An emotional highlight of the evening began as Latvian Prime Minister Laimdota Straujuma introduced Ukrainian pop singer and civic activist Ruslana Lyzhychko. Straujuma recalled Ruslana’s nightly rallying of tens of thousands of Ukrainians last winter amid bitter cold at Kyiv’s Maidan to demand democracy and eventually overthrow a corrupt administration. “I am reminded of my country’s singing revolution 25 years ago,” Straujuma said.
Ruslana appealed for international support for Ukraine’s battle to keep its independence, despite Russia’s seizure of Crimea and the Russian-backed violence in eastern Ukraine. She urged the event’s attendees to pick up the hundreds of flashlights distributed around the tables in the ballroom. The room’s lights were dimmed, and the gathering switched on the flashlights, as crowds at the Maidan did over the winter to show their support for a free and democratic Ukraine. The melody of Ukraine’s national anthem swelled, and as Ruslana sang it, the hundreds of US and European foreign policy and business leaders rose from their seats, their flashlights raised.
Former national security advisor and retired Marine Corps General James Jones, and Air Force General Philip Breedlove, the Supreme Allied Commander Europe, offered remarks in celebration of the work of NATO’s International Security Assistance Force (ISAF) in Afghanistan. Former secretary of state and retired Army General Colin Powell presented the Distinguished Military Leadership award to ISAF, whose commander, Marine Corps General Joseph F. Dunford, Jr., spoke via a videotape from Afghanistan.
“I’m proud to report that the men and women of ISAF are doing well” as they work – amid critical Afghan national elections this year – to transfer security responsibilities in country to Afghanistan’s own forces, Dunford said. Representing Dunford at the ceremony were Marine Sergeant Major James Booker and ISAF colleagues from the British, Canadian, and French contingents in Afghanistan, all of whom received a standing ovation from the audience.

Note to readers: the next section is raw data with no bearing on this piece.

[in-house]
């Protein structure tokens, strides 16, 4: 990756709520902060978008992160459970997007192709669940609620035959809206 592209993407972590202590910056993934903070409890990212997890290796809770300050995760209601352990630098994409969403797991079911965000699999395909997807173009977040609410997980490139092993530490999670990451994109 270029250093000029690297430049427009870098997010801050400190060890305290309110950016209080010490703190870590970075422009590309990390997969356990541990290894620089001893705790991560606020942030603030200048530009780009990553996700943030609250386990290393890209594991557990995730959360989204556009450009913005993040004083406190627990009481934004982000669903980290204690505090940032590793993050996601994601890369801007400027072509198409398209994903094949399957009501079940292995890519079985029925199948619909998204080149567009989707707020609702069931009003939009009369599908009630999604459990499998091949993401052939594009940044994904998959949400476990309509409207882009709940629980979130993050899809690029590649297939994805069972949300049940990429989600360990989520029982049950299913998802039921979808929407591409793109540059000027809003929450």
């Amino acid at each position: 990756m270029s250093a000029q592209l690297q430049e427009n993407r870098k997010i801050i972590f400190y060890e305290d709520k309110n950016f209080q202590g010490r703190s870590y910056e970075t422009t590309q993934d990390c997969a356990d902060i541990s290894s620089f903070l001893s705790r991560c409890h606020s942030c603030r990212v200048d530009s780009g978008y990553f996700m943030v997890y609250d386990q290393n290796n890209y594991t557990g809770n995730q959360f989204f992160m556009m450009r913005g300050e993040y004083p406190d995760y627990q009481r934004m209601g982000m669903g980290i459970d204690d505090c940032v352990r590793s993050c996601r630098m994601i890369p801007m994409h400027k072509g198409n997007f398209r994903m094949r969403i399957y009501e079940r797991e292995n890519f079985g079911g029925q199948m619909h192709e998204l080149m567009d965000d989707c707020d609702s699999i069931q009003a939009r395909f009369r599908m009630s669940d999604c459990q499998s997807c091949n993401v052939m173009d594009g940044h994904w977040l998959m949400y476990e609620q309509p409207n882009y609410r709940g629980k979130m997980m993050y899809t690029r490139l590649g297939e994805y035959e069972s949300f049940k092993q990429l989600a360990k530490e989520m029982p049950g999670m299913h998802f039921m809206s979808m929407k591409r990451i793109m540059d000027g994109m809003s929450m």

The third former national security advisor of the night, retired General Brent Scowcroft, presented the award for Distinguished International Leadership to US Secretary of Defense Chuck Hagel, saying that Hagel’s career has reflected “a recurrent theme – an exceptional devotion to America … and its leadership in the world.” He recalled Hagel’s service as an Army infantry sergeant in Vietnam, where his courage in combat was reflected in his twice being awarded the Purple Heart. Scowcroft noted as well Hagel’s leadership as CEO of the United Service Organizations (USO), for twelve years in the US Senate, and as chairman, from 2009 to 2013, of the Atlantic Council.
Hagel expressed gratitude for the US military personnel whom he leads, and for their partners from allied nations. “Alliances … have been anchors, and I know of no anchor of security more important to keeping peace in the world since World War II than NATO – the transatlantic alliance,” he said. “When we take some inventory of where we’ve come from in our lifetimes – no World War III, no dimension even close to the first fifty years of the 20th century, no nuclear exchange … overall it’s been a pretty successful last sixty years because of this alliance.” He added: “If there was ever a time in history where we had the tools, where we had the capacity, where we had the institutions to engage and fix the problems, it is now.”